Legacy Banks Must Leverage FinTech Partners to Build a Digital Banking Future

Banking in the Third World is going mobile. Financial institutions must adapt if they want to survive, as their customers are already playing leapfrog, skipping lots of steps as mobile technology becomes ubiquitous. The most efficient path to thriving as a legacy financial institution in the developing world is to embrace the explosion of technological innovation that is pouring out of the worldwide FinTech industry, instead of trying to innovate in competition with that wave.

Large financial institutions have the advantage of history and scale over upstart financial innovators in any market. People are careful about to whom they entrust their money. Solidity and tenure carry a lot of weight with consumers. Solidity and tenure also weigh a lot, however. Solidity means lots of physical presence (locations, agents, marketing/branding) which carries a lot of overhead. Tenure brings with it the weight of legacy systems. Old computers systems that are hard to replace, given the complexities of data protection; service delivery that can’t be put a risk by disruptive innovation; overstaffing; government “involvement” that adds all sorts of inefficiencies.

All that weight is a drag on the ability of financial institutions to do business in less developed communities where the volume of money flowing around is low. Massive legacy overheads put a floor under the size of transactions that are profitable.

FinTech solutions that can be bolted onto the legacy systems without system-straining integrations offer a path to creating lower-overhead initiatives that can break through that transactional floor and make a lot more small-scale business opportunities viable.

In CapGemini and BNP Paribas’ most recent World Payments Report, these esteemed industry analysts made the point that speed of adoption will be achieved through partnerships with innovative FinTech start-up ventures, rather than by competing with them.

“The blockchain technology is expected to play a major role in the future of digital payment processing solutions. Anirban Bose, Head of Global Banking and Capital Markets for Capgemini, explained that, ‘Within this new and dynamic ecosystem, payments industry participants must strategically reassess their roles… Banks must embrace this opportunity to enhance their offerings in collaboration with FinTechs and third-party developers. Breakthrough technologies and significant industry advances, such as Open APIs, instant payments, blockchain, and regulatory standardization, will encourage collaboration.’”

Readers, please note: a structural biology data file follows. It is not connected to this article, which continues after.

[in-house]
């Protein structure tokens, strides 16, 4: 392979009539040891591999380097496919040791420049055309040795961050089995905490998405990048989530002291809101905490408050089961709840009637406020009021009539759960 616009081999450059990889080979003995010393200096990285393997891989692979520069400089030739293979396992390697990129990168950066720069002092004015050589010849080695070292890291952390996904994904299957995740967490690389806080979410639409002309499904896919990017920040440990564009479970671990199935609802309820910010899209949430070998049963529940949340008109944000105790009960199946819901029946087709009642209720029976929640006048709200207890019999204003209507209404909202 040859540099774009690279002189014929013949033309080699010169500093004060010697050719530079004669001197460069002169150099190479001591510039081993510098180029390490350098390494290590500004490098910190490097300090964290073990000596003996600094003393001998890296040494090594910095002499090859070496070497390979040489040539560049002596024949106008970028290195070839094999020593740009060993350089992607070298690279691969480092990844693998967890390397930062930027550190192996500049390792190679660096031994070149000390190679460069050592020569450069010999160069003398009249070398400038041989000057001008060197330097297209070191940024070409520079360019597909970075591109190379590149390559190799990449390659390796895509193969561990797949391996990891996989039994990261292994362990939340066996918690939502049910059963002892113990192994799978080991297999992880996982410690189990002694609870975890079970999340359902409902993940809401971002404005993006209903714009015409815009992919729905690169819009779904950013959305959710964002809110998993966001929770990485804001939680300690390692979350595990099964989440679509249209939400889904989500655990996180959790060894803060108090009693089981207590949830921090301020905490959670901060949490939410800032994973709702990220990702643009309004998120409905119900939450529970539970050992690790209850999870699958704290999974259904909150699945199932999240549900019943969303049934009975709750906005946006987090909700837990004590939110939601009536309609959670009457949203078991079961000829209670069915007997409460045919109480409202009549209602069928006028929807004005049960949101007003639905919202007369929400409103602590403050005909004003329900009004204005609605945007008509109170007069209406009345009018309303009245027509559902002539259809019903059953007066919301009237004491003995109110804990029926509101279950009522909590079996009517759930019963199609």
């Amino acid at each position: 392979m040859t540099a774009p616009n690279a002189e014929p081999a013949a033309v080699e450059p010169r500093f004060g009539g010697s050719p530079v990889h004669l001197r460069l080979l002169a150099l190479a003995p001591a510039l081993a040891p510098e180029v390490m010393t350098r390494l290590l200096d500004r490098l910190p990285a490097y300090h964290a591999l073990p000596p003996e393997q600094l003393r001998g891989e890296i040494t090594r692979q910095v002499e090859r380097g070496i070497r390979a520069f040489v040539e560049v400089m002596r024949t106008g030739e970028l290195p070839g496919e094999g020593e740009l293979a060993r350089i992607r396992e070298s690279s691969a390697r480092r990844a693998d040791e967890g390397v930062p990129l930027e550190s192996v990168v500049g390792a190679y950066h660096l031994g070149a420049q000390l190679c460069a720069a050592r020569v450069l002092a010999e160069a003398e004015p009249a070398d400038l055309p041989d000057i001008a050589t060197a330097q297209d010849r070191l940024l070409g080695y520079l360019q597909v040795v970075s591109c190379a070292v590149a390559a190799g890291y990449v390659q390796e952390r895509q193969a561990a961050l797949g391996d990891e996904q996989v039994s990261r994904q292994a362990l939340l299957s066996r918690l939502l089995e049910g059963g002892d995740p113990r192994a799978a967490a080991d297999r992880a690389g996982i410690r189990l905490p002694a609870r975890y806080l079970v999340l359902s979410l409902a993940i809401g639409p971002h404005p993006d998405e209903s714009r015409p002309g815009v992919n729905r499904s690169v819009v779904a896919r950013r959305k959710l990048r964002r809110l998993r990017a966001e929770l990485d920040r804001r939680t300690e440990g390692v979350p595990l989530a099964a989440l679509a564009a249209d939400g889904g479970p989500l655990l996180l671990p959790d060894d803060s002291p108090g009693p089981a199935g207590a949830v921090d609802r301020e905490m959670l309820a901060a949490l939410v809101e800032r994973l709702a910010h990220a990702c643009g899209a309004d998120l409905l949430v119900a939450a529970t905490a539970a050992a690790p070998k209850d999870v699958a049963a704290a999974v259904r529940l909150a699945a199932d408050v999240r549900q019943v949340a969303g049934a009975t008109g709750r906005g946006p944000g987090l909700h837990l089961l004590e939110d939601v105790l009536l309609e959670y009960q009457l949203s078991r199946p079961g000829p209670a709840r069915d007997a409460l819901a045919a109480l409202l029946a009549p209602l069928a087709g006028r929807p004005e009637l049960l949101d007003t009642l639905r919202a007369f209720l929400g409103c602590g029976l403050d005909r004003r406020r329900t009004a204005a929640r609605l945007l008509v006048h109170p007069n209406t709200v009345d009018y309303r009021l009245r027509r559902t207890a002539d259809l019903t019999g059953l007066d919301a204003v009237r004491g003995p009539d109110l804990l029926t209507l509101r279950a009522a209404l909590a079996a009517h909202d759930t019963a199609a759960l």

That same CapGemini report predicts that by 2020, there will be 726 billion digital transactions worldwide (a curiously exact number), and that “volumes generated by emerging economies will grow by 19.6%, which is about three times the rate of mature economies.” FinTech solutions, like our own BitMinutes smart token technologies, will lead this expansion by breaking down the legacy limits that inhibit rapid growth.

[Find the report’s cool infographic here.]

Financial Institutions will follow Silicon Valley and Big Pharma into Acquisition Mode

Google, Facebook and other Silicon Valley behemoths have been buying up innovation for years. Big Pharma has outsourced much of its R&D to independent ventures, which they in turn buy when the products prove viable. Why should financial institutions that need to modernize and digitize their operations not take several pages from those two books, and become smart acquirers of the tools they need? Indeed, one could argue that banks are the facilitators of M&A in the capitalist world, and so should best how to rate likely partners and acquisitions?

At BitMinutes we see great value in creating the wider financial marketplace that can open up economic activity among the 2 billion people living in communities that the current financial system cannot profitably serve. We look forward to helping legacy financial institutions lift a great weight from their shoulders!